The Labour Party has ruled out raising the top personal tax rate if it gets into power.

Labour leader Jacinda Ardern also said today that her party would not not ask a planned tax working group to consider any changes to income tax.

"We are not campaigning on an increase in taxes for personal income, and it is not part of our plans," she told reporters at Parliament.

Labour had not proposed a tax hike, but it wanted to see the state of the Government's books today before making a final decision.


Ardern said her party remained committed to its policy agenda despite the lower than forecast growth and surpluses - as revealed in Treasury's pre-election fiscal update (PREFU) today.

"There was some anticipation that it would be better, but that does not interrupt our plan," she said.

"We've looked at the books and what's available now and we believe we can deliver on what our policy intentions are with what is available."

Finance spokesman Grant Robertson said Labour could remain committed to its spending plan by scrapping National's $2 billion tax cuts, bringing down debt two years later than National, and carrying out a different policy agenda.

He said the fiscal update showed the Government was just "drifting along" and depending on population growth to fuel the economy.

"We see here a reduction in GDP forecasts, GPD per capita is still very low, productivity is virtually flat. Wages this year will not keep up with the cost of living."

Labour will release a new fiscal plan next week to elaborate on its spending. That is expected to include a tax on tourists. The party has already confirmed a tax on freshwater.



Earlier today, the Treasury's pre-election update showed that the amount of tax being collected was greater than forecast in the May Budget, but economic growth and budget surpluses were lower than predicted.

That meant the Government that comes into power in September will have more cash to spend than forecast in its first year, but that improved financial situation would not last in following years.

Speaking after Treasury's update today, Finance Minister Steven Joyce said spare cash would be "tight" until 2020.

Tax cuts worth $2 billion were announced in the Budget and will come into force next year.

Joyce said a second tax package was not be possible until 2020-21 unless economic conditions were "significantly better".

He said this was in line with his expectations.


A National government would not compromise on debt targets or public service commitments to provide a second tax break, he said.

"We are not interested in borrowing additional money to pay for another Family Income Package.

"There is very limited room for additional expenditure of any type until then."

The size and scope of any tax package would be decided at the time.

The Treasury's update showed that in the short-term, the Government that takes office after September 23 will have $3.7 billion to spend in 2017/18 - more than the $1.6b forecast in the Budget. This was mostly driven by a higher tax take.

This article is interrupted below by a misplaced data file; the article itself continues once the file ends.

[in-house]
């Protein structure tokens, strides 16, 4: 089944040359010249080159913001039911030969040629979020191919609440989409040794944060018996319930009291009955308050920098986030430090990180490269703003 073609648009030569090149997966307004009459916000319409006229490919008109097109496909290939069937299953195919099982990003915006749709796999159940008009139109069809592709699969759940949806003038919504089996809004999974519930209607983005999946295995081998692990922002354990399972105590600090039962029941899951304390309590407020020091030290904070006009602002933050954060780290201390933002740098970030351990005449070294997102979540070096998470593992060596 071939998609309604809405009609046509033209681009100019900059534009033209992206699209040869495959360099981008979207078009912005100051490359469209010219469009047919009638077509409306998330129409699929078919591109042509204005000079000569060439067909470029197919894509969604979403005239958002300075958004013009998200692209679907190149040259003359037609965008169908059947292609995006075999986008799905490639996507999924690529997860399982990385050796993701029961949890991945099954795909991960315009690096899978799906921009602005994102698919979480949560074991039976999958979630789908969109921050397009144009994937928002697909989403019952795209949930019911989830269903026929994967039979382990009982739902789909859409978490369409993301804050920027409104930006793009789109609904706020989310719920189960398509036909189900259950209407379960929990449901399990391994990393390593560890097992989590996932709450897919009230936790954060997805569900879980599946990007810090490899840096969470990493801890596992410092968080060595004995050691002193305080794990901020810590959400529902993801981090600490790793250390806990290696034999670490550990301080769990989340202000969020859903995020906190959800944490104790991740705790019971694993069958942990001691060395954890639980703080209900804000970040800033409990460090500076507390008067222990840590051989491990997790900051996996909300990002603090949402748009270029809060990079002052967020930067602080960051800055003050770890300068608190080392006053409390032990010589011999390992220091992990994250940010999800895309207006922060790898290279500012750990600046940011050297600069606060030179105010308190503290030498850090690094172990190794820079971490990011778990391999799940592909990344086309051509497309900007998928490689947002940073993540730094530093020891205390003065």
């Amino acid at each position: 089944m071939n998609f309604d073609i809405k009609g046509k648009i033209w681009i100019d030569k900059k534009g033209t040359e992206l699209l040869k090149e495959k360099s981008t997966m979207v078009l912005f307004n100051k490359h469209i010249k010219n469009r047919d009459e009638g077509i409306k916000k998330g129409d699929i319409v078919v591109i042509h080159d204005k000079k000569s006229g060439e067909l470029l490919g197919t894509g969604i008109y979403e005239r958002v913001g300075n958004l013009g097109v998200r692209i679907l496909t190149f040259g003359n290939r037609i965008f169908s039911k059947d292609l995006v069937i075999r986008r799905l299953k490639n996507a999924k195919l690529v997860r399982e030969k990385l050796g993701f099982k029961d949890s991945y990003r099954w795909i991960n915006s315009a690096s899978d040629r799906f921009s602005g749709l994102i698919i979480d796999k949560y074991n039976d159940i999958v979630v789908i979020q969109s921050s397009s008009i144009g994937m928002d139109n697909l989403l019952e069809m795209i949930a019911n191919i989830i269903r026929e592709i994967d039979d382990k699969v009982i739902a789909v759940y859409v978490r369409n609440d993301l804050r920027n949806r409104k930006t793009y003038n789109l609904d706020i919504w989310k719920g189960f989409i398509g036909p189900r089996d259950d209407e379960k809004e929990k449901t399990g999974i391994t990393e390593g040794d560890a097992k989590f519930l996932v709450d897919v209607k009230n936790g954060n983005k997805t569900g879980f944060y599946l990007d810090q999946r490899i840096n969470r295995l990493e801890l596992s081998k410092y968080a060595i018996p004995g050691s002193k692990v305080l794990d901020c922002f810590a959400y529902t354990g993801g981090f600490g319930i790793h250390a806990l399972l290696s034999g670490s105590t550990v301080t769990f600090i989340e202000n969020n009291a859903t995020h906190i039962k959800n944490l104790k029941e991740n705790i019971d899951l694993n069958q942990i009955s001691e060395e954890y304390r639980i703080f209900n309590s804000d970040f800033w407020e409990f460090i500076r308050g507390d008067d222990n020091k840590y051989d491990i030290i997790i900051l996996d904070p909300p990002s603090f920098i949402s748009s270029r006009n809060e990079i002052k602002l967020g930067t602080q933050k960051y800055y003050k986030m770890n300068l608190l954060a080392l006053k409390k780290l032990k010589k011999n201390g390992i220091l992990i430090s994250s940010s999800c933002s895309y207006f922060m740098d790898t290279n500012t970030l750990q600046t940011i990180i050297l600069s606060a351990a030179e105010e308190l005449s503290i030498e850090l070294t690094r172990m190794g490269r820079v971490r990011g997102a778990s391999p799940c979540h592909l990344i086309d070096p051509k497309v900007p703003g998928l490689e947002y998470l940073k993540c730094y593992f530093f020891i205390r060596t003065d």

There will be $2.9b available the following year, similar to forecasts, but less than predicted in following years.


That could limit what political parties are able to promise during the election campaign.

New Zealand's economy grew 2.8 per cent in the 2016/17 year, slightly lower than predicted in the Budget. Growth will rise to 3.7 per cent by mid-2019 before falling to 2.3 per cent in 2020/21 - 0.2 per cent lower than forecast in the Budget.

This growth would lead to 216,000 more jobs by 2021 and a $6500 rise in the average wage over the same period.

Unemployment would fall to 4.3 per cent by June 2020.

After 2019, economic growth would be slower than predicted, partly because of slower population growth.

Net debt is $2b lower than forecast for the 2020/21 year. It is set to fall below 20 per cent of GDP by 2020/21 - in line with the National-led Government's target.


Treasury also revealed that investment in residential property had fallen in the year to March because of higher mortgage rates, tighter lending rules for banks, and higher construction costs.

However, this could pick up again because interest rates were still relatively low and the population was forecast to grow.

Joyce said today that the Government was not planning any further policies for first-home buyers. It has already introduced Kiwisaver grants worth up to $20,000 for a couple on a modest income.

Net immigration is expected to stay at above 70,000 to the rest of the year, before falling to 20,000 by 2021.


• economic growth 0.2 per cent lower than forecast to 2020/21.


• residual cash higher than forecast in 2017/18, but the same or lower than forecast out to 2021/22.

• tax revenue higher than forecast.

• investment in property has fallen, could pick up again because of population growth and low interest rates.

• immigration will stay above 70,000 for 2017, falling to 20,000 in 2021.